. Moreover, BDNF has been implicated as an important factor associated with white matter volume in patients with multiple sclerosis independent of BDNF Val66Met (rs6265) genotype 
Our study is not without limitations. There is currently no reliable method to detect both pro-BDNF and BDNF in human plasma or serum, as there is antibody cross-reactivity between pro-BDNF and BDNF due to their high sequence homology. Thus, at this point in time, it is difficult to determine whether changes in plasma or serum BDNF reflect pro-BDNF, BDNF or both. Novel assays need to be developed that can accurately and quantitatively distinguish between pro-BDNF and BDNF. Moreover, the present sample is not population-based; participants are highly educated and predominantly Caucasian. The relative homogeneity of the sample, however, may be seen as an advantage because the majority of our sample has good access to medical care and has remained relatively healthy over the follow-up interval. Moreover, average BDNF plasma values vary widely across studies, most likely owing to the fact that the concentration of BDNF in plasma is state-dependent 
. Methodological differences notwithstanding, the average BDNF plasma concentration in our study is similar to that of other non-clinical samples 
. These limitations, however, should not undermine the unique aspects of our study, namely a large number of elderly individuals who were prospectively followed for many years on an annual basis, extensively characterized, and studied with state-of-the art image processing methods. Moreover, we characterize age-related changes in many of the regional brain volumes that have not been previously investigated in relation to plasma BDNF.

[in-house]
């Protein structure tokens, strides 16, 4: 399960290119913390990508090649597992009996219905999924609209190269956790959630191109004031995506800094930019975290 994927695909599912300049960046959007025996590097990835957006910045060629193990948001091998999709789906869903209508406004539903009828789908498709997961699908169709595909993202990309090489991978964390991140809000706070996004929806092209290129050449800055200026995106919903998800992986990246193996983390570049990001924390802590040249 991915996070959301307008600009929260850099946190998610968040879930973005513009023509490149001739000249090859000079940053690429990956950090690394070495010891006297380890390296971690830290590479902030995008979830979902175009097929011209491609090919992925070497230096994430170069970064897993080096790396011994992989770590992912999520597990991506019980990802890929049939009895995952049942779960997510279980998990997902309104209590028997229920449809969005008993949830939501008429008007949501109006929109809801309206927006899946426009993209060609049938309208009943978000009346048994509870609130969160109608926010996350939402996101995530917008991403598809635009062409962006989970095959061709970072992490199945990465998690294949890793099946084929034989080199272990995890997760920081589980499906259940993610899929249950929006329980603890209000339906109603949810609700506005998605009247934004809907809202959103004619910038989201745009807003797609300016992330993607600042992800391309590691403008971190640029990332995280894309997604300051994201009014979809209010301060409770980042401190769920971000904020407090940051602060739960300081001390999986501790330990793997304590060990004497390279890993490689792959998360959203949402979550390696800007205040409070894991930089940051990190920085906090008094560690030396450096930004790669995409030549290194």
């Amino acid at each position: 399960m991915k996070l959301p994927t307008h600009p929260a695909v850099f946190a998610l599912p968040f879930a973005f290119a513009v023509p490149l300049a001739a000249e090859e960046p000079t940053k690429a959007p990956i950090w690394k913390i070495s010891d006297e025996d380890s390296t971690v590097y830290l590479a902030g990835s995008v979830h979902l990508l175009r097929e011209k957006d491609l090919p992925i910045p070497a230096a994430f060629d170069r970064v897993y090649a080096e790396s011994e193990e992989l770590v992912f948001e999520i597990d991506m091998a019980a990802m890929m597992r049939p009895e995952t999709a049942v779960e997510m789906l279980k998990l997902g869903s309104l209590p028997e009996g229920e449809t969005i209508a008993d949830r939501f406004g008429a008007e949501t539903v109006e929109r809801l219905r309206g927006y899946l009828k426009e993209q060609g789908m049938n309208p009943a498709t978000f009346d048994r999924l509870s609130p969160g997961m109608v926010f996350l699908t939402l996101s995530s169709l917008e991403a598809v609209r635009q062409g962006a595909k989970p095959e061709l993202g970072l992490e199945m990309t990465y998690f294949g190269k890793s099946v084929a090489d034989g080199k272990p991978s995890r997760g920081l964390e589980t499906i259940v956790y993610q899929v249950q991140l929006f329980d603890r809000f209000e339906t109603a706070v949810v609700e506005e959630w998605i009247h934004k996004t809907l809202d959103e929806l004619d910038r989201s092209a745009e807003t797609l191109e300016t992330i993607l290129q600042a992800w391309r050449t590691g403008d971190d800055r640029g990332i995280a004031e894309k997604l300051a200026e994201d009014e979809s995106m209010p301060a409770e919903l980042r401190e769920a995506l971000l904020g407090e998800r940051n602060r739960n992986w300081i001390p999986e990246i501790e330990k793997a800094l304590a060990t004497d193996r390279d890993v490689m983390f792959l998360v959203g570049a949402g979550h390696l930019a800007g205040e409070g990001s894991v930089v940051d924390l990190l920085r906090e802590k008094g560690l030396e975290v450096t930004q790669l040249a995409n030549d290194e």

Another issue in interpreting our results is the analysis of a number of cognitive domains and a number of brain volume measurements without adjustment for multiple comparisons. Given the relative dearth of studies investigating associations between plasma BDNF and cognitive and brain outcomes, our exploratory investigation in a well-characterized longitudinal sample should provide directions for future research. In addition, our long follow-up interval ensures great power for detecting even small changes with age, which would not be possible in a cross-sectional design.
To our knowledge, this study is the first longitudinal study exploring associations between plasma BDNF levels, brain volume and cognitive function in healthy older individuals. Overall, our results suggest a role for BDNF in structural brain integrity, but no direct associations with cognitive function or change in cognition with age. Together, our findings from the BLSA cohort contribute to furthering the understanding of the relationships between plasma BDNF concentration, brain volume integrity and cognitive function with age. Further research is needed in order to understand not only the role for BDNF in brain structure and function, but also the relationship between peripheral BDNF (both plasma and serum) and its genetic variants. Additional research is needed to demonstrate the mechanisms underlying the relationship between plasma BDNF and brain volume integrity, as well as the sex differences that might be moderating the relationship, especially considering that current knowledge is primarily based on animal studies and human genetic studies.